Significant Changes to Dicamba Labeling

Kerry Richards; University of Delaware Pesticide Safety Education Program; pesticidesafety@udel.edu

Growers in Delaware have been fortunate that they have not faced the significant challenges from Dicamba damage that have become an increasing problem nationwide. EPA has reached an agreement with Monsanto, BASF and DuPont on measures to further minimize the potential for drift damage to neighboring crops from the use of Dicamba formulations used to control weeds in genetically modified cotton and soybeans. New requirements for the use of Dicamba “over the top” (application to growing plants) will allow farmers to make informed choices for seed purchases for the 2018 growing season. Manufacturers have voluntarily agreed to label changes that impose additional requirements for “over the top” use of these products next year including, most significantly:

  • Classifying products as “restricted use,” permitting only certified applicators with special training, and those under their supervision, to apply them;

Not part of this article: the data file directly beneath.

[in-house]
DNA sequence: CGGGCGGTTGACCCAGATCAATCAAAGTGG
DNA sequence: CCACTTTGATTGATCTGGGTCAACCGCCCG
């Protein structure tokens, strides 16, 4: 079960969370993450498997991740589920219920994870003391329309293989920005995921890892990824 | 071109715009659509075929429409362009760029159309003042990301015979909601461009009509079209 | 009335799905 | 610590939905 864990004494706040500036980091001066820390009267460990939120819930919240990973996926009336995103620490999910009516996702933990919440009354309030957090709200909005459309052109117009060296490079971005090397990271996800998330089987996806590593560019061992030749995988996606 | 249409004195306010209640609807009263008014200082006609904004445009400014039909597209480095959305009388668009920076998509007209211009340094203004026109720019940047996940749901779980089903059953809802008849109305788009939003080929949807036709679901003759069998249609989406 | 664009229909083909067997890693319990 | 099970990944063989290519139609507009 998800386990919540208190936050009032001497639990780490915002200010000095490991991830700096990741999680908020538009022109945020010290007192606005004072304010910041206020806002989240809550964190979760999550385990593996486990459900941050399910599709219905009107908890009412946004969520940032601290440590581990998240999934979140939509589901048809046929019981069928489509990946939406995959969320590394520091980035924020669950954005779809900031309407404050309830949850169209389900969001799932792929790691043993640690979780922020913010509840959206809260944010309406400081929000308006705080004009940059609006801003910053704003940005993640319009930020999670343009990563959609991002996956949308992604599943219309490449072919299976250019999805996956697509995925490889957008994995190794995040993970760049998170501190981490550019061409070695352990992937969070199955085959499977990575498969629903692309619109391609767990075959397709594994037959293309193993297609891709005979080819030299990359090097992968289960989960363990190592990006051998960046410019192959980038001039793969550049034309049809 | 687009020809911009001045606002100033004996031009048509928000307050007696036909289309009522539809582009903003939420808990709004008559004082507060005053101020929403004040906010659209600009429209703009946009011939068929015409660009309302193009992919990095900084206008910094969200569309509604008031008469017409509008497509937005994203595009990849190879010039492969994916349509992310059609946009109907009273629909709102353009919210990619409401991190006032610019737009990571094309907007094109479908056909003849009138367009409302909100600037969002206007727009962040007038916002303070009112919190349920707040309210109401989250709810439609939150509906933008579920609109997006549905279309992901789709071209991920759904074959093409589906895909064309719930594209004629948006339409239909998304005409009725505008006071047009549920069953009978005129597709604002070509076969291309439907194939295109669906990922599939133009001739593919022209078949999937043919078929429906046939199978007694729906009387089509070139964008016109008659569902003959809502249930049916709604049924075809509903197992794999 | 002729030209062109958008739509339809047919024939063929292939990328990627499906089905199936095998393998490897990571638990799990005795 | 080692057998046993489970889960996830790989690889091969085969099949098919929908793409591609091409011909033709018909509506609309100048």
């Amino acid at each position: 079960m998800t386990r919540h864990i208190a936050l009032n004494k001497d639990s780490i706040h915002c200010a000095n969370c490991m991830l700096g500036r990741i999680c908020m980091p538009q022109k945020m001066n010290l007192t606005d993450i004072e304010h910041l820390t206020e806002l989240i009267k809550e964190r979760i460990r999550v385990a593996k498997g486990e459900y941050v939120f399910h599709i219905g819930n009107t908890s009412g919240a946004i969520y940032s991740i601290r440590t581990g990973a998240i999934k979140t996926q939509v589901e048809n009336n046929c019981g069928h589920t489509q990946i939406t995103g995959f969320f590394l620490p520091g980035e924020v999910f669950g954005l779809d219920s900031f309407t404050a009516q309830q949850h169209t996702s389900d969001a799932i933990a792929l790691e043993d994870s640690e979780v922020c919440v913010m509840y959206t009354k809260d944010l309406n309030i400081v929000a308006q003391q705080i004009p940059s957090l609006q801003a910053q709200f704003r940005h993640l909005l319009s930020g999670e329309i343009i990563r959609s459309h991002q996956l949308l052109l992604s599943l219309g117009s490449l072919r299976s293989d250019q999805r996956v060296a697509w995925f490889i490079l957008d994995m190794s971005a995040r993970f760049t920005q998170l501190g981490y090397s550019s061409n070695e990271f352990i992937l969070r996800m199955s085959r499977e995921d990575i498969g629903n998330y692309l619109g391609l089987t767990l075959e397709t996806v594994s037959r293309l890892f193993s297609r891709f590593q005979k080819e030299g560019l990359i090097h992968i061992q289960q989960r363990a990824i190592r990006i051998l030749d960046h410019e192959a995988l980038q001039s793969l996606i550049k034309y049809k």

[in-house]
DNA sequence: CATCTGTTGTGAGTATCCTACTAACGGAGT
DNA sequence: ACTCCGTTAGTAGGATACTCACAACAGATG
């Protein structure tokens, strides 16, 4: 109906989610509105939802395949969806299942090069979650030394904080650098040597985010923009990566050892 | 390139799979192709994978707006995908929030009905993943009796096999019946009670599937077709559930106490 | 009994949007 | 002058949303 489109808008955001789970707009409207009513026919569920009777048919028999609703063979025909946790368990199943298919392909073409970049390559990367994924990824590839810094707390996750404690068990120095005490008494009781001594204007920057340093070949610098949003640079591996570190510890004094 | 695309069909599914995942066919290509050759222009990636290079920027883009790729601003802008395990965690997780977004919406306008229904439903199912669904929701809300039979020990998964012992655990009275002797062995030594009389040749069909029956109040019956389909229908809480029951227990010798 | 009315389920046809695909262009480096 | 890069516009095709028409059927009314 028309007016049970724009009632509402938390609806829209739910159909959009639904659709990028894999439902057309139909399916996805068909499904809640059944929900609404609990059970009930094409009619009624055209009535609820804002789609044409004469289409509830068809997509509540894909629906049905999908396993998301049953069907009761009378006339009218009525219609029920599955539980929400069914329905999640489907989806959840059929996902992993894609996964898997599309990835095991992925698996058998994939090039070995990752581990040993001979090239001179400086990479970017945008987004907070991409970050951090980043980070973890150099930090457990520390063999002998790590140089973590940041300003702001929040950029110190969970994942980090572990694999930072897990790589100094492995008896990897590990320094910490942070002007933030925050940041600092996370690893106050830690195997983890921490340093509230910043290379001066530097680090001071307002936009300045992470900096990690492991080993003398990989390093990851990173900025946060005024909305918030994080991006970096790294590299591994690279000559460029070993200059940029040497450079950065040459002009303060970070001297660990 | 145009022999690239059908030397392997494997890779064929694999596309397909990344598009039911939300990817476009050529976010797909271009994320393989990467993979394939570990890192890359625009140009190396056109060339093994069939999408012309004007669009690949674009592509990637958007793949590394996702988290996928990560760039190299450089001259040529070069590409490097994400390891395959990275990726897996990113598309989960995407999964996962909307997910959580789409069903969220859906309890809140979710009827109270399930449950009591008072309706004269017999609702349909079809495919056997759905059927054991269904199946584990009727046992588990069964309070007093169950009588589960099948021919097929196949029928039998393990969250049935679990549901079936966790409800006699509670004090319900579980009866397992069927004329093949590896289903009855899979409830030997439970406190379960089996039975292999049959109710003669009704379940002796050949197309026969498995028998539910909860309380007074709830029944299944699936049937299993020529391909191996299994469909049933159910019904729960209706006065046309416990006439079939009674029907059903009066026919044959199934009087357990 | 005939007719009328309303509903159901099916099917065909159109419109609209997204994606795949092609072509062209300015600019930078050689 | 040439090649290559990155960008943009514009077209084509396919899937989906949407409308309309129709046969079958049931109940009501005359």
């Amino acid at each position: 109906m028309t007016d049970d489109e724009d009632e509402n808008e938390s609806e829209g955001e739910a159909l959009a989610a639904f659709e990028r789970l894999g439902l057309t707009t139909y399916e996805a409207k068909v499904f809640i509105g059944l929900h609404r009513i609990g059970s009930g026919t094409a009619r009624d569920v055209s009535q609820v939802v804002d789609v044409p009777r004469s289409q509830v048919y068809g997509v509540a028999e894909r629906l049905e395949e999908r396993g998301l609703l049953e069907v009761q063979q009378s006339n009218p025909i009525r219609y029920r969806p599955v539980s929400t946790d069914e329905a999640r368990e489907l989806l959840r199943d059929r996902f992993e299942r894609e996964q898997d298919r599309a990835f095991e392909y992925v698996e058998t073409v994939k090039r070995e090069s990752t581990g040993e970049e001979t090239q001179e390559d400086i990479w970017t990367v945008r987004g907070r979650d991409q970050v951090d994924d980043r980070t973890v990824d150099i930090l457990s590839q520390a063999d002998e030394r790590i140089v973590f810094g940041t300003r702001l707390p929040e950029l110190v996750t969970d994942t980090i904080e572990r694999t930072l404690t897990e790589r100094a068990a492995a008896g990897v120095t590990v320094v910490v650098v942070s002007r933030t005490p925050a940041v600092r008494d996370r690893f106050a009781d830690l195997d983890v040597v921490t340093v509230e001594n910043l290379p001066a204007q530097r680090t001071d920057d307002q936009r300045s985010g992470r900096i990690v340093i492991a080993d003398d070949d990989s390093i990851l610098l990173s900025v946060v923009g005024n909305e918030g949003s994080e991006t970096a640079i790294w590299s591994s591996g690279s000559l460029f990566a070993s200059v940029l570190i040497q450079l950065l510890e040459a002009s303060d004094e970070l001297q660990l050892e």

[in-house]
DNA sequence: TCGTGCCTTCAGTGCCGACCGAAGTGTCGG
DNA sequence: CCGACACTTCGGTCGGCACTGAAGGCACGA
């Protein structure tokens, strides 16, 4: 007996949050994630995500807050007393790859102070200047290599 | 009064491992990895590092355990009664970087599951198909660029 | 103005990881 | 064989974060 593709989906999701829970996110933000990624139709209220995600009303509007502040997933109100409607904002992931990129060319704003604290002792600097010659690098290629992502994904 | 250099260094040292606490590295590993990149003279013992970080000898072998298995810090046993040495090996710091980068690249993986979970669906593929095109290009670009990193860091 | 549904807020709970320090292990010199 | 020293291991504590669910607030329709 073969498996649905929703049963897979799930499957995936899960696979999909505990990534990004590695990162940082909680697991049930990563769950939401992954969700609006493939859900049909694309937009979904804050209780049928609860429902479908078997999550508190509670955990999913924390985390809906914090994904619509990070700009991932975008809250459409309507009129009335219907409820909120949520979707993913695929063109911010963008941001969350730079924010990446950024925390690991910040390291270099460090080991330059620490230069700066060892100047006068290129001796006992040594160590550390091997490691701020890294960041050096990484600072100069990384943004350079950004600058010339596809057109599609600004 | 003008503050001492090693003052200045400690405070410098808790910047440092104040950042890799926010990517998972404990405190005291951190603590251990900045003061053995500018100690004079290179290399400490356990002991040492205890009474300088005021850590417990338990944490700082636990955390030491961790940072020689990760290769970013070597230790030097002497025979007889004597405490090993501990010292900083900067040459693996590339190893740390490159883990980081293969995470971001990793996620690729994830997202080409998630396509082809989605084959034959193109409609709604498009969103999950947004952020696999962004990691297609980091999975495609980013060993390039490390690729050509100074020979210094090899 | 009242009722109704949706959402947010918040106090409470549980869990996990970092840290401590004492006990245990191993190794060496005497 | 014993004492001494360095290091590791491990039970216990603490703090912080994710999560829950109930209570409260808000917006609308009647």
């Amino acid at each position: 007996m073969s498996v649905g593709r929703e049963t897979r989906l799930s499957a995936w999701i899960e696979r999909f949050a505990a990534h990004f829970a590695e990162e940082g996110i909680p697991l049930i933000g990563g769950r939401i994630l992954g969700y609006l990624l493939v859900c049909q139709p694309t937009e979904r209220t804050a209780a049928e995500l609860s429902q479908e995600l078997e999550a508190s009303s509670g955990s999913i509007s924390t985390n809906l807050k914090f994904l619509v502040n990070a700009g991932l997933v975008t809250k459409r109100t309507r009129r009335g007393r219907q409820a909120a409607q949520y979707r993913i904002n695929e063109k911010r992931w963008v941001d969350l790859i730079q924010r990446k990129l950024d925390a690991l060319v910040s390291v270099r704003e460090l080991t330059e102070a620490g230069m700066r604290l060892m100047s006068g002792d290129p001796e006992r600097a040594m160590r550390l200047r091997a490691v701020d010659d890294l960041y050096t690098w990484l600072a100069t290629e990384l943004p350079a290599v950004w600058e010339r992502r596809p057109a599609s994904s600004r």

• Dicamba-specific training for all certified applicators to reinforce proper use;
  • Requiring farmers to maintain specific records regarding the use of these products to improve compliance with label restrictions;
  • Limiting applications to when maximum wind speeds are below 10 mph (from 15 mph) to reduce potential spray drift;
  • Reducing the times during the day when applications can occur;
  • Including tank clean-out language to prevent cross contamination; and
  • Enhancing susceptible crop language and record keeping with sensitive crop registries to increase awareness of risk to especially sensitive crops nearby.

For more information:https://www.epa.gov/ingredients-used-pesticide-products/registration-dicamba-use-genetically-engineered-crops

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